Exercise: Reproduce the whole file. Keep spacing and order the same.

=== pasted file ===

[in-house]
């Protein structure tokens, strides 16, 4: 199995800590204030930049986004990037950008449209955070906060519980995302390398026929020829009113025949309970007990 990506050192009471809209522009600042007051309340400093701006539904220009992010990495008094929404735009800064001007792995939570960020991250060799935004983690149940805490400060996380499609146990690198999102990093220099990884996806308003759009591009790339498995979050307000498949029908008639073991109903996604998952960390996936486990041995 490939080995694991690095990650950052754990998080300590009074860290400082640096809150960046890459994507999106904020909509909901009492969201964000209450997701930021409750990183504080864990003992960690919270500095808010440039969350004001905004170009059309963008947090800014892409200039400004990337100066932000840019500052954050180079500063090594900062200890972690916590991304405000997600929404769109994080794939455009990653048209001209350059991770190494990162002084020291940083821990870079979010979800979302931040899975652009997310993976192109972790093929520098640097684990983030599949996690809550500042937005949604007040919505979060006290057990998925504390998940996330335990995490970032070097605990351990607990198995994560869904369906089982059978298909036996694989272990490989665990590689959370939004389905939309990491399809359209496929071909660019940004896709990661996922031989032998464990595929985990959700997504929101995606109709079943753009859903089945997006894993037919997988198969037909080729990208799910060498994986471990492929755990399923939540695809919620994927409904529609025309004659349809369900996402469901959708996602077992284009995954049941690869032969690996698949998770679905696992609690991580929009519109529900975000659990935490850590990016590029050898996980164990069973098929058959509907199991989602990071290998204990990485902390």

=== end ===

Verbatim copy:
[in-house]
């Protein structure tokens, strides 16, 4: 199995800590204030930049986004990037950008449209955070906060519980995302390398026929020829009113025949309970007990 990506050192009471809209522009600042007051309340400093701006539904220009992010990495008094929404735009800064001007792995939570960020991250060799935004983690149940805490400060996380499609146990690198999102990093220099990884996806308003759009591009790339498995979050307000498949029908008639073991109903996604998952960390996936486990041995 490939080995694991690095990650950052754990998080300590009074860290400082640096809150960046890459994507999106904020909509909901009492969201964000209450997701930021409750990183504080864990003992960690919270500095808010440039969350004001905004170009059309963008947090800014892409200039400004990337100066932000840019500052954050180079500063090594900062200890972690916590991304405000997600929404769109994080794939455009990653048209001209350059991770190494990162002084020291940083821990870079979010979800979302931040899975652009997310993976192109972790093929520098640097684990983030599949996690809550500042937005949604007040919505979060006290057990998925504390998940996330335990995490970032070097605990351990607990198995994560869904369906089982059978298909036996694989272990490989665990590689959370939004389905939309990491399809359209496929071909660019940004896709990661996922031989032998464990595929985990959700997504929101995606109709079943753009859903089945997006894993037919997988198969037909080729990208799910060498994986471990492929755990399923939540695809919620994927409904529609025309004659349809369900996402469901959708996602077992284009995954049941690869032969690996698949998770679905696992609690991580929009519109529900975000659990935490850590990016590029050898996980164990069973098929058959509907199991989602990071290998204990990485902390």